Maintaining ethical standards in an organization is one of those concepts that are typically agreed upon by a variety of people, at least in theory. However, this “agreement” may only be verbal as it is usually the expected response. In addition, “ethical standards” may be broad enough, or vague enough, that people have a hard time identifying exact application. This can be frustrating for some, and terribly convenient for others. Therefore, here are a few thoughts on how to manage ethical standards in an organization.
Policy and culture
Since “ethics” may be subjective depending on the person or the situation, managing principles often comes down to policy and culture. The organization cannot create a policy for each and every situation that may arise during the working day, but they can put together a broad enough collection of ethical standards that the organization has some structure as to how people should act. Ethical standards are also about hiring practices, training, and overall organizational culture. While these are also negotiable quantities, the organization can create a particular standard if they are intentional with their employees.
There is also room in the management of ethical standards for discussion amongst employees. Management does have the task of implementing policy and supervising procedures, but a discussion of ethical boundaries may provide an opportunity to identify “red flags” and get an overall sense of workforce attitudes. Sometimes organizations get into trouble because they make assumptions about the behavior of their employees, rather than verifying that everyone is “one the same page.”
Situations and case studies
Discussion can sometimes be aided by providing people with real-life scenarios that mirror what they might encounter on a daily basis. Granted, a simulation is not the real thing, but with enough preparation the organization may be able to provide case studies that are realistic enough for discussion. The key is to write or acquire situations that involve industry specific scenarios that are close enough for employees to relate to the ethical dilemmas.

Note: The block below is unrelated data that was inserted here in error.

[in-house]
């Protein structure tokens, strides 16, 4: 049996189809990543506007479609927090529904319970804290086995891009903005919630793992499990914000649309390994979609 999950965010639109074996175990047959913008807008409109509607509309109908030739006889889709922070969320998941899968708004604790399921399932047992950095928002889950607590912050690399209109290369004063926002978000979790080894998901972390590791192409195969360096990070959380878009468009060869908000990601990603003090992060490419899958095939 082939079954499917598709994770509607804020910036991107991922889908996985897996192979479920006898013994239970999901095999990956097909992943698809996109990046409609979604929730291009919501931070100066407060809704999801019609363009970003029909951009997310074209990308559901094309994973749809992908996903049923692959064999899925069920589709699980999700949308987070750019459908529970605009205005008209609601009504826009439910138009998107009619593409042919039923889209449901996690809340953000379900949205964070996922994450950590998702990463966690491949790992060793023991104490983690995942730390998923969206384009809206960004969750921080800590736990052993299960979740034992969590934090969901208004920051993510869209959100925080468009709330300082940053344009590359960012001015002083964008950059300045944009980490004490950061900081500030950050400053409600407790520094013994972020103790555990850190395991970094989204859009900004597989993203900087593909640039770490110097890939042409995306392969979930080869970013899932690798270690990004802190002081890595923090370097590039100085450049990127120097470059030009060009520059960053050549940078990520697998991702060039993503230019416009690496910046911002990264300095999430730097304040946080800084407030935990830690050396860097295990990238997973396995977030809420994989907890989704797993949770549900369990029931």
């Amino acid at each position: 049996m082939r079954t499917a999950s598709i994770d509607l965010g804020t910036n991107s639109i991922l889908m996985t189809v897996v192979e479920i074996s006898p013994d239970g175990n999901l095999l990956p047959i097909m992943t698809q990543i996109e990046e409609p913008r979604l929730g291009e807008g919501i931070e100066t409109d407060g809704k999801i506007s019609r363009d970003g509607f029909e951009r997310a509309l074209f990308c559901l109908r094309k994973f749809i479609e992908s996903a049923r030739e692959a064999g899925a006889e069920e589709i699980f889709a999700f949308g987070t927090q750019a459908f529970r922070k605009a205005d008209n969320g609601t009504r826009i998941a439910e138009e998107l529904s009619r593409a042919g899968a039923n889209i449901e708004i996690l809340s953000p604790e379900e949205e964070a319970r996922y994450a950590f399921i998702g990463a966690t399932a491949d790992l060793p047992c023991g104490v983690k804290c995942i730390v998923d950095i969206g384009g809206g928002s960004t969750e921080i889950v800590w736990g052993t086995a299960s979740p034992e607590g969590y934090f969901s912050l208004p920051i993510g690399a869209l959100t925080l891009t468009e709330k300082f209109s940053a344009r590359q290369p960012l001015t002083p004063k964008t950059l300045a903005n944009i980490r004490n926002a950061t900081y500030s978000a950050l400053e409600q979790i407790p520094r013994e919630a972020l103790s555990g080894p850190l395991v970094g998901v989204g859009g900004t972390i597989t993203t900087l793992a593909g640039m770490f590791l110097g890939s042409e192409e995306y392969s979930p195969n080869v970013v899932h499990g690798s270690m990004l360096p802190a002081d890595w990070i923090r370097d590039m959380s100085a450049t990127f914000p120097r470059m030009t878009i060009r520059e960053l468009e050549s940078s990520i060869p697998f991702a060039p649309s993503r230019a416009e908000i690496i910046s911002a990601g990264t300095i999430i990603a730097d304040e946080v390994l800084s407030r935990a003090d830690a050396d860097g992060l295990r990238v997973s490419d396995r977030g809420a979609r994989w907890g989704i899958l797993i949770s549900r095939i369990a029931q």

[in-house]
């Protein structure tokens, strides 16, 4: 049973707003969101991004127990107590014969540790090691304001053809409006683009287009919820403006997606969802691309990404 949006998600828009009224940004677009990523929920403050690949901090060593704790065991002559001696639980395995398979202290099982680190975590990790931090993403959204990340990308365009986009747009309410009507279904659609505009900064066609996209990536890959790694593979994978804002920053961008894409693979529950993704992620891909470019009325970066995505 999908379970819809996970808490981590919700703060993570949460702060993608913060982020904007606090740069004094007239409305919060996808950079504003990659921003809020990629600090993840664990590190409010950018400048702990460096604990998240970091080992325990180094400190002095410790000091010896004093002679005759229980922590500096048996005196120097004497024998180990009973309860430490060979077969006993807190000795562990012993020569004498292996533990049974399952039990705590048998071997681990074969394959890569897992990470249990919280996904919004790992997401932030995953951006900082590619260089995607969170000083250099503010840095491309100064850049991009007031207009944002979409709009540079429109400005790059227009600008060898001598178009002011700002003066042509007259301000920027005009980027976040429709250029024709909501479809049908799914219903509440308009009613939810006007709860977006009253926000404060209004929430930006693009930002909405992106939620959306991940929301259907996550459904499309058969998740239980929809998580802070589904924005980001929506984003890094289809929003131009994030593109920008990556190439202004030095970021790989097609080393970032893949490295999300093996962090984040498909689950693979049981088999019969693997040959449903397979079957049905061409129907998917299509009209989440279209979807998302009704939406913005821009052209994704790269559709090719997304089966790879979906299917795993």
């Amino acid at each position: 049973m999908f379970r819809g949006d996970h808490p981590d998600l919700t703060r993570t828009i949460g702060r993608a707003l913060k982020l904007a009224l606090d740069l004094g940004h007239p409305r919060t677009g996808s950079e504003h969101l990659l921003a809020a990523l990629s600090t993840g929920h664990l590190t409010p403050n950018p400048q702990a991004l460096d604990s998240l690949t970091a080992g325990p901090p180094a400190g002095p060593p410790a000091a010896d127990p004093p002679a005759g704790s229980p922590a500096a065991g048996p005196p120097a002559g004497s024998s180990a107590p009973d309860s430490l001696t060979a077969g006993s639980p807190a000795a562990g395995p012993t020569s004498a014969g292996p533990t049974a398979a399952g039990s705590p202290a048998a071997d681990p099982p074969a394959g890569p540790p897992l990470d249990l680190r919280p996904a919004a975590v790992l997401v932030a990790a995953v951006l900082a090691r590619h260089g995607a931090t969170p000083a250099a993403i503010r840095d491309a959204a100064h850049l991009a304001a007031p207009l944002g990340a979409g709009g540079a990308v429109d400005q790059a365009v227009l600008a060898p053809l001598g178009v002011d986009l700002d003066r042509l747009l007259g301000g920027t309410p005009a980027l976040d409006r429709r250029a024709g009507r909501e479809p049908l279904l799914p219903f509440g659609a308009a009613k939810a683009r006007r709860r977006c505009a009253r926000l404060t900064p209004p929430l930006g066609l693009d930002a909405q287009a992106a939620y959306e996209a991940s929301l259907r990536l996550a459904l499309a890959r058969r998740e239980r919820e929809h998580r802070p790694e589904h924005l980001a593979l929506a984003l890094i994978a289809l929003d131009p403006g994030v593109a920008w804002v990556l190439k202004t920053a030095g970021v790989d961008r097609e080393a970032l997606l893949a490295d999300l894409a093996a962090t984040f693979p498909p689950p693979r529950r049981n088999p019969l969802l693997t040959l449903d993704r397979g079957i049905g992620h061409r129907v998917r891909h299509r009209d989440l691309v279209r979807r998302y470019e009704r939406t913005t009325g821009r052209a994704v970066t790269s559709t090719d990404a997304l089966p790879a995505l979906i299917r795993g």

Finally, the organization must be willing to change their policies and procedures over time in order to adjust to changes in the company and in the marketplace. The reality of ethics is that some organizational goals are in stark opposition to “moral” standards. In other words, companies usually exist to make money, and it is not hard for certain people to blur the lines in terms of how that money should be made. When that occurs, the organization may be stuck going in a direction that seems “right” from a fiscal standpoint but does not meet any ethical standards when judged from the outside. The bottom line with ethical standards is that people must remember that they exist sometimes to protect the organization from itself.